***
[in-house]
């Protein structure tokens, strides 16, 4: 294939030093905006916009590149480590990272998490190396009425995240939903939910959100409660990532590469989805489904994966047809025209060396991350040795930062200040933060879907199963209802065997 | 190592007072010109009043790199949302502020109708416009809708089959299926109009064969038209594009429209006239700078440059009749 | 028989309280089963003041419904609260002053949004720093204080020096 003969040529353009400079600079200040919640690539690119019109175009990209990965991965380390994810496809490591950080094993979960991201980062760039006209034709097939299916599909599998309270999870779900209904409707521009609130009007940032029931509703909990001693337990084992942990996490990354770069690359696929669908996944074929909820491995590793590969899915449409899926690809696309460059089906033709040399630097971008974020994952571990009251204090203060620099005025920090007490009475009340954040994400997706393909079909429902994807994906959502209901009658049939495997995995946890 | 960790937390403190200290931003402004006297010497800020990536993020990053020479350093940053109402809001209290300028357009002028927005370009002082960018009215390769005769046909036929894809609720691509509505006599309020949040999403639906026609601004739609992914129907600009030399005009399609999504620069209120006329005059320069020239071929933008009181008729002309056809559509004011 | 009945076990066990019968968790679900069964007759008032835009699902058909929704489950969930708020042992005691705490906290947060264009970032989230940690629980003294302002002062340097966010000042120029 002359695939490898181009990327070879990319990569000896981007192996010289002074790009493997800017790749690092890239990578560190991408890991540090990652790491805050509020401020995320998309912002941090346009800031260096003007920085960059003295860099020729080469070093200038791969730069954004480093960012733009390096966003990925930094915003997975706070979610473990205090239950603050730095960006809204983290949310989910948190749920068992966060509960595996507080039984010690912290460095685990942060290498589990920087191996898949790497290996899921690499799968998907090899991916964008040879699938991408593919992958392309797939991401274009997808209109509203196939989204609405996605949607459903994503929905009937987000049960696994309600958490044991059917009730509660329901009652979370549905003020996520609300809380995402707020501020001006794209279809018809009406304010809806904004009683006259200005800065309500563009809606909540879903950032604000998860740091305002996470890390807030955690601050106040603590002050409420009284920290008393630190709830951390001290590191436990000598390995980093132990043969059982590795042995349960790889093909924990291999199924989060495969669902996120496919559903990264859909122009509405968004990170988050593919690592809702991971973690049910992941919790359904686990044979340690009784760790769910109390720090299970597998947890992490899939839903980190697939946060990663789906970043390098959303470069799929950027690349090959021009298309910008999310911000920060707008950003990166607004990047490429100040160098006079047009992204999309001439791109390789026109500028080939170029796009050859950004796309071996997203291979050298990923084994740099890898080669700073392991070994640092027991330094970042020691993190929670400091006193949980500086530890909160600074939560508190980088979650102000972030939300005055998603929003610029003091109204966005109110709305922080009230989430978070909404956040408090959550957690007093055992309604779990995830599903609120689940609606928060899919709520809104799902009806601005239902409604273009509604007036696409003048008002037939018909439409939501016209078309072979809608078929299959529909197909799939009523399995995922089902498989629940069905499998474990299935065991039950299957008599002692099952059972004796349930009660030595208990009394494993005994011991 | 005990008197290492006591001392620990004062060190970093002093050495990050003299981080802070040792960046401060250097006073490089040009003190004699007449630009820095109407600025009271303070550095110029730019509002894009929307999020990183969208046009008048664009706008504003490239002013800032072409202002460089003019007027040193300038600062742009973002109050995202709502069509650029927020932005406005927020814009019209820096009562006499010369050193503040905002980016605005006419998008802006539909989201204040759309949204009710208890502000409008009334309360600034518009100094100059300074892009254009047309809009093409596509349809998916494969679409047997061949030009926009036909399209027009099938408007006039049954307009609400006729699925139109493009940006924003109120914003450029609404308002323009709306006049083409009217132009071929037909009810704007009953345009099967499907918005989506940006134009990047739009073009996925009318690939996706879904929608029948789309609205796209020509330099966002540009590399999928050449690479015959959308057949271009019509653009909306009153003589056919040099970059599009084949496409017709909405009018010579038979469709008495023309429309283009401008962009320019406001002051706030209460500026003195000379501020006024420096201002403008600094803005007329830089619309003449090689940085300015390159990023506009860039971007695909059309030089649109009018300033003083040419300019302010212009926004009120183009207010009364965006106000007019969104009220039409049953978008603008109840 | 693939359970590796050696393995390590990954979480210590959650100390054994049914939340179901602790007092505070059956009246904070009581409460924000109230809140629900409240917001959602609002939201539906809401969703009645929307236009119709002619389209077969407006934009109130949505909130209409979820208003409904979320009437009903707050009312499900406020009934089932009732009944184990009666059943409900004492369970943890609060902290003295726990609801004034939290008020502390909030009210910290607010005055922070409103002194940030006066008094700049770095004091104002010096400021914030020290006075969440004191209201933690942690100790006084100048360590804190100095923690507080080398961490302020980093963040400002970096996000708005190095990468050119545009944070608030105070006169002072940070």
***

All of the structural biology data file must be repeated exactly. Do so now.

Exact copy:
[in-house]
């Protein structure tokens, strides 16, 4: 294939030093905006916009590149480590990272998490190396009425995240939903939910959100409660990532590469989805489904994966047809025209060396991350040795930062200040933060879907199963209802065997 | 190592007072010109009043790199949302502020109708416009809708089959299926109009064969038209594009429209006239700078440059009749 | 028989309280089963003041419904609260002053949004720093204080020096 003969040529353009400079600079200040919640690539690119019109175009990209990965991965380390994810496809490591950080094993979960991201980062760039006209034709097939299916599909599998309270999870779900209904409707521009609130009007940032029931509703909990001693337990084992942990996490990354770069690359696929669908996944074929909820491995590793590969899915449409899926690809696309460059089906033709040399630097971008974020994952571990009251204090203060620099005025920090007490009475009340954040994400997706393909079909429902994807994906959502209901009658049939495997995995946890 | 960790937390403190200290931003402004006297010497800020990536993020990053020479350093940053109402809001209290300028357009002028927005370009002082960018009215390769005769046909036929894809609720691509509505006599309020949040999403639906026609601004739609992914129907600009030399005009399609999504620069209120006329005059320069020239071929933008009181008729002309056809559509004011 | 009945076990066990019968968790679900069964007759008032835009699902058909929704489950969930708020042992005691705490906290947060264009970032989230940690629980003294302002002062340097966010000042120029 002359695939490898181009990327070879990319990569000896981007192996010289002074790009493997800017790749690092890239990578560190991408890991540090990652790491805050509020401020995320998309912002941090346009800031260096003007920085960059003295860099020729080469070093200038791969730069954004480093960012733009390096966003990925930094915003997975706070979610473990205090239950603050730095960006809204983290949310989910948190749920068992966060509960595996507080039984010690912290460095685990942060290498589990920087191996898949790497290996899921690499799968998907090899991916964008040879699938991408593919992958392309797939991401274009997808209109509203196939989204609405996605949607459903994503929905009937987000049960696994309600958490044991059917009730509660329901009652979370549905003020996520609300809380995402707020501020001006794209279809018809009406304010809806904004009683006259200005800065309500563009809606909540879903950032604000998860740091305002996470890390807030955690601050106040603590002050409420009284920290008393630190709830951390001290590191436990000598390995980093132990043969059982590795042995349960790889093909924990291999199924989060495969669902996120496919559903990264859909122009509405968004990170988050593919690592809702991971973690049910992941919790359904686990044979340690009784760790769910109390720090299970597998947890992490899939839903980190697939946060990663789906970043390098959303470069799929950027690349090959021009298309910008999310911000920060707008950003990166607004990047490429100040160098006079047009992204999309001439791109390789026109500028080939170029796009050859950004796309071996997203291979050298990923084994740099890898080669700073392991070994640092027991330094970042020691993190929670400091006193949980500086530890909160600074939560508190980088979650102000972030939300005055998603929003610029003091109204966005109110709305922080009230989430978070909404956040408090959550957690007093055992309604779990995830599903609120689940609606928060899919709520809104799902009806601005239902409604273009509604007036696409003048008002037939018909439409939501016209078309072979809608078929299959529909197909799939009523399995995922089902498989629940069905499998474990299935065991039950299957008599002692099952059972004796349930009660030595208990009394494993005994011991 | 005990008197290492006591001392620990004062060190970093002093050495990050003299981080802070040792960046401060250097006073490089040009003190004699007449630009820095109407600025009271303070550095110029730019509002894009929307999020990183969208046009008048664009706008504003490239002013800032072409202002460089003019007027040193300038600062742009973002109050995202709502069509650029927020932005406005927020814009019209820096009562006499010369050193503040905002980016605005006419998008802006539909989201204040759309949204009710208890502000409008009334309360600034518009100094100059300074892009254009047309809009093409596509349809998916494969679409047997061949030009926009036909399209027009099938408007006039049954307009609400006729699925139109493009940006924003109120914003450029609404308002323009709306006049083409009217132009071929037909009810704007009953345009099967499907918005989506940006134009990047739009073009996925009318690939996706879904929608029948789309609205796209020509330099966002540009590399999928050449690479015959959308057949271009019509653009909306009153003589056919040099970059599009084949496409017709909405009018010579038979469709008495023309429309283009401008962009320019406001002051706030209460500026003195000379501020006024420096201002403008600094803005007329830089619309003449090689940085300015390159990023506009860039971007695909059309030089649109009018300033003083040419300019302010212009926004009120183009207010009364965006106000007019969104009220039409049953978008603008109840 | 693939359970590796050696393995390590990954979480210590959650100390054994049914939340179901602790007092505070059956009246904070009581409460924000109230809140629900409240917001959602609002939201539906809401969703009645929307236009119709002619389209077969407006934009109130949505909130209409979820208003409904979320009437009903707050009312499900406020009934089932009732009944184990009666059943409900004492369970943890609060902290003295726990609801004034939290008020502390909030009210910290607010005055922070409103002194940030006066008094700049770095004091104002010096400021914030020290006075969440004191209201933690942690100790006084100048360590804190100095923690507080080398961490302020980093963040400002970096996000708005190095990468050119545009944070608030105070006169002072940070």